(Bloomberg)—As more Whole Foods customers choose to avoid the store by ordering online and getting groceries delivered to their homes through Instacart, the high-end supermarket chain is taking a stake in the four-year-old startup.
Instacart Inc. authorized the sale of new equity earlier this year, letting Whole Foods Market Inc. buy shares in the startup in conjunction with an expanded partnership, said people familiar with the transaction, who asked not to be identified because the details are private. Analysis by private stock market operator Equidate, based on a regulatory filing, pegged the total equity authorization at about $36 million.
The shares were added to Instacart’s previous funding round at the same share price from late 2014, which valued the company at about $2 billion, according to the filing. Whole Foods and Instacart declined to comment.
Before the Whole Foods investment, Instacart had raised more than $270 million, according to data compiled by Bloomberg. The San Francisco startup and its peers have benefited from a shift in an overcrowded food delivery market this year.
Grocery delivery startups have brought in more investor dollars than companies that deliver prepared meals, a reversal from previous years, according to research firm CB Insights. On Monday, online grocer and meal service FreshDirect LLC announced it has raised $189 million from private equity investors.
However, as the fundraising market becomes more competitive overall, startups are making cuts and emphasizing how close they are to supporting themselves with their own earnings. Instacart is no exception: Apoorva Mehta, the startup’s chief executive officer, said on stage this month at a TechCrunch conference that his company will be cash-flow positive in the next 12 months. He also dismissed questions about whether Instacart would sell to Whole Foods. “It just doesn’t make sense for us to even think about selling to a grocery store,” Mehta said.
Instacart depends on delivery fees, customer membership fees and product markups for its revenues. It also receives a retailer-paid fee, which varies and is not disclosed, based on the number of orders Instacart fulfills from the store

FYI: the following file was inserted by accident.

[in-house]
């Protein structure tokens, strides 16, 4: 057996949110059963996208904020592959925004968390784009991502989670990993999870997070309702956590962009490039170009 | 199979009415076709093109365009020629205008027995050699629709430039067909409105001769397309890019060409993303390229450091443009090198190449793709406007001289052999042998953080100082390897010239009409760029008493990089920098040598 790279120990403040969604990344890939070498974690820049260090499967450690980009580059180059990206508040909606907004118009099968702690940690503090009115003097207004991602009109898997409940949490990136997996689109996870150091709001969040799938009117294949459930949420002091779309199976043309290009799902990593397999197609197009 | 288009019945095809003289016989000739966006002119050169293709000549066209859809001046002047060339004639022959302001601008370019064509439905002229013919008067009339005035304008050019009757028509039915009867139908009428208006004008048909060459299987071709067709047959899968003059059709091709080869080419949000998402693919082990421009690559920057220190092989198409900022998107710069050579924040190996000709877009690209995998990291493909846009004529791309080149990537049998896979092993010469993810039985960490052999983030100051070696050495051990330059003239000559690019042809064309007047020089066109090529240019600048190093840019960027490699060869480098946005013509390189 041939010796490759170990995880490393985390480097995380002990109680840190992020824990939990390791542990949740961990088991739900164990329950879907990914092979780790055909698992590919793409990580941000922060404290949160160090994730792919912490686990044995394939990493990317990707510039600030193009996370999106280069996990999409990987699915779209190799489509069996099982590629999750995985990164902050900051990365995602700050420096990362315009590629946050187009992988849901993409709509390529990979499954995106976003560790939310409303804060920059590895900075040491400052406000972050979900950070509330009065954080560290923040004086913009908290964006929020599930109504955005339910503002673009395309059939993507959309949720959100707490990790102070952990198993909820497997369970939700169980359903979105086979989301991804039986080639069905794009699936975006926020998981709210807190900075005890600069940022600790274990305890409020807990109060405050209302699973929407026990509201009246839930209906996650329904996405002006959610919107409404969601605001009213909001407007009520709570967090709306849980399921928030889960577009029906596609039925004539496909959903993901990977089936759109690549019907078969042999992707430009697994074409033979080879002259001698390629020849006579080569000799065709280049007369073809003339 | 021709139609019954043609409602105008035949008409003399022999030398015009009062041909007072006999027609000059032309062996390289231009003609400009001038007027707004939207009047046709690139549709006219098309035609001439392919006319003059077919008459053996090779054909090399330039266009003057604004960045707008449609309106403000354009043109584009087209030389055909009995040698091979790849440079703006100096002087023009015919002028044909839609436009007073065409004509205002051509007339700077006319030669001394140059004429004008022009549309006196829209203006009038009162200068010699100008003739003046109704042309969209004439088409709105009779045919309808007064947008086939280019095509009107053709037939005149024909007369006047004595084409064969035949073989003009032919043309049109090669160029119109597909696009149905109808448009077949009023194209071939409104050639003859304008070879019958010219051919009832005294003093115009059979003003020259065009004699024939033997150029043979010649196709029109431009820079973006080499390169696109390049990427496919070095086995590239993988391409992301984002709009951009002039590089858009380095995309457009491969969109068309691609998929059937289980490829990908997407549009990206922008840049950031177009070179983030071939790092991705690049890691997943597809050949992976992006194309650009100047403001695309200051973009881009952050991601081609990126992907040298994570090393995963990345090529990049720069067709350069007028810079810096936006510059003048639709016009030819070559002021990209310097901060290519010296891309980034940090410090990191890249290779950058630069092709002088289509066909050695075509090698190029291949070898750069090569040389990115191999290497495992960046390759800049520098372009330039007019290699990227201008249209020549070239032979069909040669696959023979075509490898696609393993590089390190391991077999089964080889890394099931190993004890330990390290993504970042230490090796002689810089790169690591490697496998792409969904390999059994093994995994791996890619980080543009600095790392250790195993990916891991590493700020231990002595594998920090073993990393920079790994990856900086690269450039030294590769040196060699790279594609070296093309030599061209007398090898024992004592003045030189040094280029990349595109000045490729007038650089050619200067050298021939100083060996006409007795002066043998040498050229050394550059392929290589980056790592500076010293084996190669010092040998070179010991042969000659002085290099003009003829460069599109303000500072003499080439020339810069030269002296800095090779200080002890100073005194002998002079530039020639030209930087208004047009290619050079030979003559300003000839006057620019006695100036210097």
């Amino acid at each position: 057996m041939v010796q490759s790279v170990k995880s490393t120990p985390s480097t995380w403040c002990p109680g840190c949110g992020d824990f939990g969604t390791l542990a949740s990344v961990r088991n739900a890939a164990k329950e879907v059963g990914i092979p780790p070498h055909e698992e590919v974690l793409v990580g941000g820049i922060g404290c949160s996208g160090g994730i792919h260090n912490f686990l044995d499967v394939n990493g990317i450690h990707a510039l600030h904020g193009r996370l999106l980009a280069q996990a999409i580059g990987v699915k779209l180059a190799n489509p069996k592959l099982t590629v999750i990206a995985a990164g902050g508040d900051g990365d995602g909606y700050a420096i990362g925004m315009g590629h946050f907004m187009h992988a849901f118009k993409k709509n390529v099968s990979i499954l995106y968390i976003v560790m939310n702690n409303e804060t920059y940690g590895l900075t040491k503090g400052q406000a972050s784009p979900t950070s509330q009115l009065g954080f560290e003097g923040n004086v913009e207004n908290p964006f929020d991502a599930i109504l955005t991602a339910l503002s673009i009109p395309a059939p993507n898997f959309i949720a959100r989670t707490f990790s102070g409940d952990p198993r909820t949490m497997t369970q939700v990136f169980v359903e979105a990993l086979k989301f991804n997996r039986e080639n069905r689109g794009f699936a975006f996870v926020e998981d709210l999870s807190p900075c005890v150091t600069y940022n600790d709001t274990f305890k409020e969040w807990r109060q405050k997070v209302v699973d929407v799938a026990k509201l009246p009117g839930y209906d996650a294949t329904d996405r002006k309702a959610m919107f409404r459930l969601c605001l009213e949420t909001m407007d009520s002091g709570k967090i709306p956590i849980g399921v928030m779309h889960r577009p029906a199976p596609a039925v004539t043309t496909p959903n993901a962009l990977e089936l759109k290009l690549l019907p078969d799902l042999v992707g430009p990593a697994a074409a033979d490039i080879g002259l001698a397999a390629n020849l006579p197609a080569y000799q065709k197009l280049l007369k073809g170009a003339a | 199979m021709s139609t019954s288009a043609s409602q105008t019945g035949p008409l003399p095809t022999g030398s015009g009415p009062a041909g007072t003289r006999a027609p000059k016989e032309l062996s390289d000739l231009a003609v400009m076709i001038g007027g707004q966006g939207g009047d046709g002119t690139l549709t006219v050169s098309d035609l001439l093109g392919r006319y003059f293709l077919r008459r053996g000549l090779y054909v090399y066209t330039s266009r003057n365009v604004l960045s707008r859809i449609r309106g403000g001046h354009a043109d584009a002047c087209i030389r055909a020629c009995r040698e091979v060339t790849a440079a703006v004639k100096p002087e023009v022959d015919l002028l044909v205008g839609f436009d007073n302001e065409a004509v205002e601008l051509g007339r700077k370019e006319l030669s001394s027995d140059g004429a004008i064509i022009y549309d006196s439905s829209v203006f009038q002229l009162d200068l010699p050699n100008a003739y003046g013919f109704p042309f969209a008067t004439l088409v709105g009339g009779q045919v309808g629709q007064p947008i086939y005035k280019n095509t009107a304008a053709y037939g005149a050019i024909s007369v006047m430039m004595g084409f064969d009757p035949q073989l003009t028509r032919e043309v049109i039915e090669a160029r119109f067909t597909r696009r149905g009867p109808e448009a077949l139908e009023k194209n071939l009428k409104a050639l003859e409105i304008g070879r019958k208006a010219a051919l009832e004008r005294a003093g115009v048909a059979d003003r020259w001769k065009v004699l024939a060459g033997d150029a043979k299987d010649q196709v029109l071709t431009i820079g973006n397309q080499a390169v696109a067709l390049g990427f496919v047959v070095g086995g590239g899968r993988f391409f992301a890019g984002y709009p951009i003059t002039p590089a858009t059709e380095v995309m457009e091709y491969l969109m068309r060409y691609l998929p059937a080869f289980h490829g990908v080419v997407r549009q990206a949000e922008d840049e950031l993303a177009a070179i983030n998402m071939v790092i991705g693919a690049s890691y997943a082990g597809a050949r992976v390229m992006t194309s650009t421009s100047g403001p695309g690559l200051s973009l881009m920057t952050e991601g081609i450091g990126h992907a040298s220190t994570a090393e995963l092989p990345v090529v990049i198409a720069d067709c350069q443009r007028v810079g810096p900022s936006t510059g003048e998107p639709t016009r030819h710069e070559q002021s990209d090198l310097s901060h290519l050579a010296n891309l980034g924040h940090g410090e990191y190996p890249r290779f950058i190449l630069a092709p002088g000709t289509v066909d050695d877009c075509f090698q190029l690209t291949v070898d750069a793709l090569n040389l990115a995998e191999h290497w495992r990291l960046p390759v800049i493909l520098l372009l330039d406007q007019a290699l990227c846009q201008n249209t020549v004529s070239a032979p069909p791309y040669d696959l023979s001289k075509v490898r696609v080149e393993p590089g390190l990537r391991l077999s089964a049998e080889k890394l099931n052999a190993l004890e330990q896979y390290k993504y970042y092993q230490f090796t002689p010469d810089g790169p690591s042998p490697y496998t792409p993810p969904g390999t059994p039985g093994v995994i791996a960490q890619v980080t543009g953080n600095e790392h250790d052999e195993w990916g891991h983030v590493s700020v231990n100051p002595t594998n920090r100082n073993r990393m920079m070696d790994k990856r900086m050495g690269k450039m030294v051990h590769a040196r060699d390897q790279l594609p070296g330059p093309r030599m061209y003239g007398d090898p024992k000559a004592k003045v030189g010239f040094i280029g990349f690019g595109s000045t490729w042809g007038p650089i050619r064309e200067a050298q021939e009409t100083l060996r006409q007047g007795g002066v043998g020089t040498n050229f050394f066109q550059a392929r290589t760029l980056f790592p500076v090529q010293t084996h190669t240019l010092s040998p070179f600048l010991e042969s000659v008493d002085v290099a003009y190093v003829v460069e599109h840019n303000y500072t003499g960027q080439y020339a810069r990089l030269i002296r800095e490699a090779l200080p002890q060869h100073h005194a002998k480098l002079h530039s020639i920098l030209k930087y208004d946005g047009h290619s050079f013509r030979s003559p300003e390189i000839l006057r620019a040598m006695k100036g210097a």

Whole Foods first teamed with Instacart on a delivery program in 2014 and has since expanded to more than 25 markets across the U.S. It allows customers to order food and other products directly from the Whole Foods website and have them delivered. In March, the two companies said they would increase the number of Whole Foods stores with “embedded Instacart shoppers” by up to 50% this year. Recode previously reported that Whole Foods would invest in Instacart, without deal terms.
Grocery delivery is a key initiative as Whole Foods tries to claw its way out of its biggest sales slump since 2009. As conventional grocers have expanded their organic offerings and pushed prices down, Whole Foods has suffered under the weight of its reputation for being overpriced. That’s added pressure on the grocer to make its shopping experience more convenient.
“With more outlets for natural and organic foods, they don’t drive as far, and they don’t come as frequently,” John Mackey, the co-CEO and co-founder of Whole Foods, said during a presentation in June. “They just want convenience as the overriding value. I think that Whole Foods wants to compete for those customers to be sure, and we have a lot of things in the works.”
Walter Robb, the other CEO, said on a recent earnings call: “We feel really good about the partnership with Instacart and the results we’re seeing.”Favorite